Maybe later? Maybe next year?
05/14/2007 - 05/23/2007
We hadn´t gone more than a dozen steps after returning to Cuzco, exhausted from completing the Inca Trail and toting our backpacks, when we heard it:
"Amigo, masaje?" (Friend, massage?)
We´ve since heard the pitch maybe 40 times, and are all but certain that massages are not what´s really being offered.
It´s virtually impossible to cross the very pretty main plaza in Cuzco without encountering frantic requests to buy a "massage," or perhaps attend an adult-oriented show, or contribute to a child´s foreign coin collection, or invest in finger puppets, postcards, "original" paintings or a woolen alpaca hat. At some point, a light jog becomes necessary to evade the hordes, who have yelled out on occasion, "Maybe later? Maybe next year?"
The llama-like alpaca, incidentally, seem to have copied their faces from the Ewoks on "Return of the Jedi." Or maybe vice-versa.
Anyway, Cuzco has continued the theme of strange but intensely fascinating cultural pairings in Bolivia and Peru. At some stores, for example, you can buy dolls of sobbing children who have bloodied their feet after stepping on large thorns. Based on our limited Spanish, the symbolism seems to be both religious and superstitious. At others, you can purchase explicit paintings of the Virgin breastfeeding baby Jesus. Still others offer grotesque masks of colonists (used during festivals), including one of an ugly man with um, his private parts where his nose should be.
The real show-stoppers, though, are the amazing Inca walls (one large stone boasts 12 precisely carved sides to allow it to fit precisely with its neighbors) and the elaborate Catholic churches, the latter often purposefully built upon the solid foundations of destroyed Incan temples.
We´ve tended to agree with the common sentiment here that it´s very fortunate the Spanish conquistadors never found Machu Picchu. Otherwise, the Inca Trail might lead to nothing more than another extremely large cathedral.
In the Bolivian town of Copacabana, home of the famous Virgin of Copacabana icon and the daily blessing of the cars, the gigantic cathedral has borrowed heavily from Moorish designs, while old women sell Ekeko dolls (god of plenty) right in front of the large cathedral plaza.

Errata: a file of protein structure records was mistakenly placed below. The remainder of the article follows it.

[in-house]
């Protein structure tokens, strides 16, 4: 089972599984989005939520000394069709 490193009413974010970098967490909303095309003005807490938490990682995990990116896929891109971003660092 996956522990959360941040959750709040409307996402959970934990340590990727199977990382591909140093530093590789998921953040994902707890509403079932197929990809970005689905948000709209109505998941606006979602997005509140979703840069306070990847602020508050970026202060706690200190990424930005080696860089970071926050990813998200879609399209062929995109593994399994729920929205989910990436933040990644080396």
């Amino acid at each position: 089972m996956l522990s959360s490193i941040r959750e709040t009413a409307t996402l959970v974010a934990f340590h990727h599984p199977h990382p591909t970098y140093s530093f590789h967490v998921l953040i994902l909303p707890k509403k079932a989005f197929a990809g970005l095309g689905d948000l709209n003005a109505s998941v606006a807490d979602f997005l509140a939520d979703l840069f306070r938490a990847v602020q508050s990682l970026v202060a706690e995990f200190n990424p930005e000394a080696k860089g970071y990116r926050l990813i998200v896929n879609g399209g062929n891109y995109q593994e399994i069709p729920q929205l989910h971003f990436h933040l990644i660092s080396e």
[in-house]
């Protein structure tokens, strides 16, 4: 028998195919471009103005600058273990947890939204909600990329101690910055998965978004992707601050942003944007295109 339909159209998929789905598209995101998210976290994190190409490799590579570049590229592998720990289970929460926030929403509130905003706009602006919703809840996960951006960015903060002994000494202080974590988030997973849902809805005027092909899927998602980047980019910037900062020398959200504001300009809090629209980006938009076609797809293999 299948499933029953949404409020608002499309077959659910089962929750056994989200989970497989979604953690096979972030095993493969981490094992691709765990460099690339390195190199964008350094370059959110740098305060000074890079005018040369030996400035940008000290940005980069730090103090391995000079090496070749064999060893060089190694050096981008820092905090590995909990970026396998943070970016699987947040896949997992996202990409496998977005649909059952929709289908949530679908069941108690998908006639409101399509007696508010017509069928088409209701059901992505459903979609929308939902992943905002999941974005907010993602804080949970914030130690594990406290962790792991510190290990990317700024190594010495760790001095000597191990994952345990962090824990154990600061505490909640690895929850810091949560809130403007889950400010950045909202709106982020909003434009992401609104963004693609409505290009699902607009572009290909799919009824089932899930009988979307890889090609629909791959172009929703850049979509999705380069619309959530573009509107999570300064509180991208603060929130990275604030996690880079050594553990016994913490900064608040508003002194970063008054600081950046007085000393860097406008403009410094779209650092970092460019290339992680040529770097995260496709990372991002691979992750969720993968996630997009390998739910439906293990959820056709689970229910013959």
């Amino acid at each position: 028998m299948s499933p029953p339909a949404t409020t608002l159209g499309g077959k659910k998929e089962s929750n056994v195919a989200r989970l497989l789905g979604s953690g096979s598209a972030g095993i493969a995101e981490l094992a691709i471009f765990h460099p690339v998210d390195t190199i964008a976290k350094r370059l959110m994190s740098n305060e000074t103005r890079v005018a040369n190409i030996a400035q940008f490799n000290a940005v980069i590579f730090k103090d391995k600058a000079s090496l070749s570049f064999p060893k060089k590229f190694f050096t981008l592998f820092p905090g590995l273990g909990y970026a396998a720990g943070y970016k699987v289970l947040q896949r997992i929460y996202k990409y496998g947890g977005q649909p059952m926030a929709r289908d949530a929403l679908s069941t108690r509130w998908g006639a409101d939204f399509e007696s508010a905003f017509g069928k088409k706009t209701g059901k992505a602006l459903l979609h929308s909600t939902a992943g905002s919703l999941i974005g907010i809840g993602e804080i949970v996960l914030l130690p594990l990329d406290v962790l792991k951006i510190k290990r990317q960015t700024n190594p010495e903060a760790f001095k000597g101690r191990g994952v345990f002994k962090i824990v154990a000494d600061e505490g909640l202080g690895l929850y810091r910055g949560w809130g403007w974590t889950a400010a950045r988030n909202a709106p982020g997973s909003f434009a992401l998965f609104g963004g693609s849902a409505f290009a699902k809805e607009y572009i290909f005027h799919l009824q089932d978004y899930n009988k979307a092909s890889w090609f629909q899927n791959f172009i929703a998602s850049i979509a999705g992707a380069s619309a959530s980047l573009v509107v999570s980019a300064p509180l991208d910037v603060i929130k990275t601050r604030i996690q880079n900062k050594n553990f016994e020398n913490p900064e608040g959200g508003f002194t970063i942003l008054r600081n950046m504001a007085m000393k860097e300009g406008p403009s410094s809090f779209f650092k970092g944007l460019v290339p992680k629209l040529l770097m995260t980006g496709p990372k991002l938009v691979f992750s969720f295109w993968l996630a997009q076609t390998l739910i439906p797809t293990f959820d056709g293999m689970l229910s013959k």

The cathedral, by the way, was located in the town because of the supreme importance of the nearby Isla del Sol, where the Incas believed the sun was born. We spent a night there, and couldn´t resist snapping a picture of a local boy riding his somewhat stubborn donkey.
The significance of other oddities has been mostly lost on us, but makes them no less interesting.
In the Cuzco church of San Blas, where a beautifully carved cedar pulpit includes cupids with arms bent backwards and (according to legend) the skull of its creator, the custodians have apparently forgotten to turn up the heat. A statue of a bishop or other important church figure comes complete with bright red knit gloves, while a small statue of Jesus sports a knit woolen hat.
Perhaps our favorite bizarre moment of all came on the train from Aguas Calientes (a town below Machu Picchu from which nearly all travelers depart). At one point, our train porter went to the bathroom and reemerged as ... Captain Cuzco!*
- (Very likely not his real name)
The cultural significance of this transformation was lost on us, but we think it may have had something to do with selling alpaca wool products. At any rate, he danced down the aisle in a red hat and white ski mask (made of the finest alpaca wool, no doubt) and wielded a large stuffed alpaca that he would thrust in the faces of passengers, inviting them to pet it.
After his spirited show, our two stewards also disappeared into the bathroom and re-emerged ... for an alpaca wool fashion show, set to the disco remix of the flowerchild classic, "If You´re Going to San Francisco."
You just can´t make this stuff up.